Zakalwe of course chooses not to talk but to act; he tries to find in the Culture some certainty that he "was...doing good." Sma offers a balance of probabilities - "we think we're right; we even think we can prove it" - but denies certainty: "there are always arguments against us." She also defines Special Circumstances, the principle setting for the entire series: "the rules of right and wrong that people imagine apply everywhere else in the universe - break down; beyond those metaphysical event-horizons, there exist...special circumstances." (Sartre: "The content is always concrete, and therefore unpredictable; it has always to be invented.")
One more existentialist notion, authenticity, is relevant. Sartre:
I could have acted otherwise. Agreed. But at what price?
Thus, acting otherwise or, more precisely, failing to act on one's fundamental commitments, comes at the price of transforming who one is.
We see this play out in Zakalwe. He tries to become a poet, but soon gives up on poetry and murders a slave overseer instead; he is aware during his affair with the poet Shias Engin that that relationship is anathema to his enduring nature; and in his later retirement even sets up his own SC. We know from the prologue/epilogue, and from other novels, that Zakalwe will continue in Culture service indefinitely. We know from the final chapter, "States of War", that Sma also continues in her role in SC. Notably, in this novel of fractured time, all three of these chapters give us internal evidence clearly placing them after the revelation of Zakalwe's identity: the Culture confronted the nature of its weapon, and decided to continue using him.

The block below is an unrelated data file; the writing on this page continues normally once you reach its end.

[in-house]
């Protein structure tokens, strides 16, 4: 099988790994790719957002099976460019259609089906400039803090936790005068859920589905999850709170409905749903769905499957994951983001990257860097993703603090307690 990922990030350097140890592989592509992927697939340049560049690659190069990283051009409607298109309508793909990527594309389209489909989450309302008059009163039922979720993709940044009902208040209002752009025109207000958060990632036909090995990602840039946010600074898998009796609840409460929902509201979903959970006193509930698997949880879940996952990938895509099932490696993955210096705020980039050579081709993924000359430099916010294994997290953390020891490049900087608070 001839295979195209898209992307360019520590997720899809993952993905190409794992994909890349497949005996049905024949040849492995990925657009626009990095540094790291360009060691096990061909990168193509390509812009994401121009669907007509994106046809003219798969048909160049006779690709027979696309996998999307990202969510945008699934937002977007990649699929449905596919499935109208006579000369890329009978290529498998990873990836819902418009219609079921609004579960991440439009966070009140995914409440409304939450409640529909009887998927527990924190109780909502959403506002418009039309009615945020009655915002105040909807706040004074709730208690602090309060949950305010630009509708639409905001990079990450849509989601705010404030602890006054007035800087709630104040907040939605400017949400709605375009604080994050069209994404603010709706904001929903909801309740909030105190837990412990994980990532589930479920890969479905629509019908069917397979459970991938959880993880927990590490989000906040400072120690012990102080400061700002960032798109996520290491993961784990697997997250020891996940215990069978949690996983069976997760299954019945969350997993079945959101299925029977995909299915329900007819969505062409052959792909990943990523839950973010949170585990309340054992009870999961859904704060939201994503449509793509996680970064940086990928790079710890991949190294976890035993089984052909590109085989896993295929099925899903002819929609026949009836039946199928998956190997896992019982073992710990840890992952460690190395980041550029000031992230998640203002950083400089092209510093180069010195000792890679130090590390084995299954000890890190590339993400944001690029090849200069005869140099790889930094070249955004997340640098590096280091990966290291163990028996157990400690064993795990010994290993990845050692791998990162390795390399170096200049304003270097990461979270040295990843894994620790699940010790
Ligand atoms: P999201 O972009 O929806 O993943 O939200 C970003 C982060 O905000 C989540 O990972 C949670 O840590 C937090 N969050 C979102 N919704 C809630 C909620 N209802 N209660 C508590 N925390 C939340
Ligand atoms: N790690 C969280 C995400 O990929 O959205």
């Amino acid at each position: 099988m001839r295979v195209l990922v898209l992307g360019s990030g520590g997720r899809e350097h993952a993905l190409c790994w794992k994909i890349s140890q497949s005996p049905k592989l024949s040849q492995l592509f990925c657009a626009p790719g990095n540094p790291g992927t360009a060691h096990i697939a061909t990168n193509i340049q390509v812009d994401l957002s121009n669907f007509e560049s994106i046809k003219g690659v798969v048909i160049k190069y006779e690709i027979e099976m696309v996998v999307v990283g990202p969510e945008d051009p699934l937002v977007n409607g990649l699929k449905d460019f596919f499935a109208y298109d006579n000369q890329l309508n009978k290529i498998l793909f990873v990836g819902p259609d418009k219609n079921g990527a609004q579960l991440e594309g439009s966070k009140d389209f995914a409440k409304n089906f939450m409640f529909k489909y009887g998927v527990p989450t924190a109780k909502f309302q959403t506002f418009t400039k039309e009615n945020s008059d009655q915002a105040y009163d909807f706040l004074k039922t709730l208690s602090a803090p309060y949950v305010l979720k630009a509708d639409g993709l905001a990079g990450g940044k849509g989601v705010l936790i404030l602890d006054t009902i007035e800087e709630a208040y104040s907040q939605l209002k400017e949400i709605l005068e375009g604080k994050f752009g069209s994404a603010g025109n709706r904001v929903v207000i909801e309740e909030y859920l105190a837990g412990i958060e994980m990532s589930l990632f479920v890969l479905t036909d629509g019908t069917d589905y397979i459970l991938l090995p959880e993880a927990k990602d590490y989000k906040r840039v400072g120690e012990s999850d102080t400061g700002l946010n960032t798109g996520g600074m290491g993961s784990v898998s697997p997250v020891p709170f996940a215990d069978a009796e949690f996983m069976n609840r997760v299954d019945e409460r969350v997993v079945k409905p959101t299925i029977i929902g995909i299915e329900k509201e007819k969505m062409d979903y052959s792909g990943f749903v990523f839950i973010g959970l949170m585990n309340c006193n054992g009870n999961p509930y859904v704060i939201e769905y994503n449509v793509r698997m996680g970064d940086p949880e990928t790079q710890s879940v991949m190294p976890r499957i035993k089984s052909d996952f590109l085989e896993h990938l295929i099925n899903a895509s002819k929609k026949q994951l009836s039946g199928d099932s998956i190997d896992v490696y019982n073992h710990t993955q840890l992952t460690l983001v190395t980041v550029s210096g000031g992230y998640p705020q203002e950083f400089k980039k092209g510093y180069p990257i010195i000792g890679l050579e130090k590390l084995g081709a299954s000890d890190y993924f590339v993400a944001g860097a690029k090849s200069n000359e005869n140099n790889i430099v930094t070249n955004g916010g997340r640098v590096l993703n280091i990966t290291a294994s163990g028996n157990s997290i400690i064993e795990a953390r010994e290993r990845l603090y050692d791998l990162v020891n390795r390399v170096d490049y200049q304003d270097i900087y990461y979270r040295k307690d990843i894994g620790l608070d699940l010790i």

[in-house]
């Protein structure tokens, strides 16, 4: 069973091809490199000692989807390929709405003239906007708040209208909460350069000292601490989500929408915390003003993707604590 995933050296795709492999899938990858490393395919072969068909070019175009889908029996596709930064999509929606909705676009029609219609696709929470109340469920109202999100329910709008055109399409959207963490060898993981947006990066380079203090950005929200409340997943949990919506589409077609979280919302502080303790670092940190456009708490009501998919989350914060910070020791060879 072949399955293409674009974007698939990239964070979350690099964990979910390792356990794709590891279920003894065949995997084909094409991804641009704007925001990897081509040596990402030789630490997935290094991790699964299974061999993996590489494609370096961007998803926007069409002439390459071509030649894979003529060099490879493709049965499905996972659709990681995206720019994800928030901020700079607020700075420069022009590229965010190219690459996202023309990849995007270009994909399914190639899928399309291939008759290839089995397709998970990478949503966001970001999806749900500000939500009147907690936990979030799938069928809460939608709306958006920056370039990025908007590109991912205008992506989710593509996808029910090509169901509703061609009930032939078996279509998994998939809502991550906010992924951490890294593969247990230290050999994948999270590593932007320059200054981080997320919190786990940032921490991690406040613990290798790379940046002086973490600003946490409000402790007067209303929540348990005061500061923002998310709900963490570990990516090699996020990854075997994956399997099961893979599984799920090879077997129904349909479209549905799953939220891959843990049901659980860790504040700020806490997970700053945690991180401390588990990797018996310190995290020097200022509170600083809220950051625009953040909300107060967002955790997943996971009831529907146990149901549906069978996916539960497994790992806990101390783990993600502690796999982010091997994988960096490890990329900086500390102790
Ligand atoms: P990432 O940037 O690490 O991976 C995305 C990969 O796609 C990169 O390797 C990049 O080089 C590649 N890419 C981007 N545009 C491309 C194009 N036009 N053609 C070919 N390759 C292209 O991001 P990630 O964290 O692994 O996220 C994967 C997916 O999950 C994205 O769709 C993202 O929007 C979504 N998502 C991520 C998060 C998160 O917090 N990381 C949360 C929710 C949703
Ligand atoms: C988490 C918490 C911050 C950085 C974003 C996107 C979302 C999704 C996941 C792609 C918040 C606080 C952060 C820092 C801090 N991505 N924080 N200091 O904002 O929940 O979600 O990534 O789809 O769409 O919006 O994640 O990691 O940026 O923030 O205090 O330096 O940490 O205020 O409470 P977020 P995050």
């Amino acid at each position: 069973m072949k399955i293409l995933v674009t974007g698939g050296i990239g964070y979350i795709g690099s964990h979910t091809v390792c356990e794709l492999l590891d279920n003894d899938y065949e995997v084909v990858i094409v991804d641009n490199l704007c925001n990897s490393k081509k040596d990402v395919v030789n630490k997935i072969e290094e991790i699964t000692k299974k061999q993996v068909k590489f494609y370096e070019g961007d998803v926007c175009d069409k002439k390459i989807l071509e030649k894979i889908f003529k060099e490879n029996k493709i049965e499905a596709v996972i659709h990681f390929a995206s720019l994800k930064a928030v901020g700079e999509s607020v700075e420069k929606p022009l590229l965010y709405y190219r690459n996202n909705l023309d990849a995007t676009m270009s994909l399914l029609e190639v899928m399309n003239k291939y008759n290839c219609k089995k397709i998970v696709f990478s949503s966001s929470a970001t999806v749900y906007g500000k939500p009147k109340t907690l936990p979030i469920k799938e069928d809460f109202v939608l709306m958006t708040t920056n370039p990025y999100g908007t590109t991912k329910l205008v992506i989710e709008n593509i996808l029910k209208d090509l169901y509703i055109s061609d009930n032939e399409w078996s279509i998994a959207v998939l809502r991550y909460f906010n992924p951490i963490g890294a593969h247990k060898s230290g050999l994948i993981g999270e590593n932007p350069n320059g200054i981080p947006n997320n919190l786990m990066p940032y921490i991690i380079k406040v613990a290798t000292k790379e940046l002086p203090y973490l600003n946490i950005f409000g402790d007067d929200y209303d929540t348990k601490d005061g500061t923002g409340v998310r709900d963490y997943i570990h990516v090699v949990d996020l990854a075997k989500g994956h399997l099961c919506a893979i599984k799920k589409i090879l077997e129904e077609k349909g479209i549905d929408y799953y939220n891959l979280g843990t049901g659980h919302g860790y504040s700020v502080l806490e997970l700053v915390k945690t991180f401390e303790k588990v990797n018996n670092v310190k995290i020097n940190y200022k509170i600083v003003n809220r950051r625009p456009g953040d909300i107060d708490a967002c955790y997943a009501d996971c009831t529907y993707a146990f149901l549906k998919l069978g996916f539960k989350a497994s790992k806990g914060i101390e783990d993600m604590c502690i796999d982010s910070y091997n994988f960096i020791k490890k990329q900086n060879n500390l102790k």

Similarly Gurgeh in Player of Games finds himself compelled to play the game as the Culture, taking Culture values as his premises. As Flere-Imsaho tells him:
You cannot choose not to have the politics you do; they are not some separate set of entities somehow detachable from the rest of your being; they are a function of your existence.
Likewise the Culture itself is compelled by its own values to intervene against Idiran expansion:
definitely and mortally, the Culture was threatened [...with] the loss of its purpose and that clarity of conscience; the destruction of its spirit; the surrender of its soul.
Passages throughout the series suggest that the Idiran War was the Culture's great crisis of conscience (which makes the WWII parallels of that war especially interesting). Having decided that the "secular evangelism" of Contact was indispensable for its own existence, the Culture arms itself and, we learn by The Hydrogen Sonata, remains so permanently.
The Culture, like Sma, like Zakalwe (in his own ramshackled way), has faced its quandaries, chosen its principles, and followed them to their conclusions. Being as it is "self-consciously rational, skeptical, and materialist", the Culture is bound always to question; but, as Ky says on the reefership, "just because something does not have an ending, doesn't mean it doesn't have a conclusion." Having asked the questions, the Culture has the courage to stick to its conclusions. "At my most hubristic," says Banks, "I'd argue that [the Culture is] practically useful for those who believe in reason [...] it represents hope for the future." This very grim novel might seem an odd place to start writing about hope; but I'll give Sartre the last word:
what is annoying them is not so much our pessimism, but, much more likely, our optimism. For at bottom, what is alarming in the doctrine that I am about to try to explain to you is - is it not? - that it confronts man with a possibility of choice.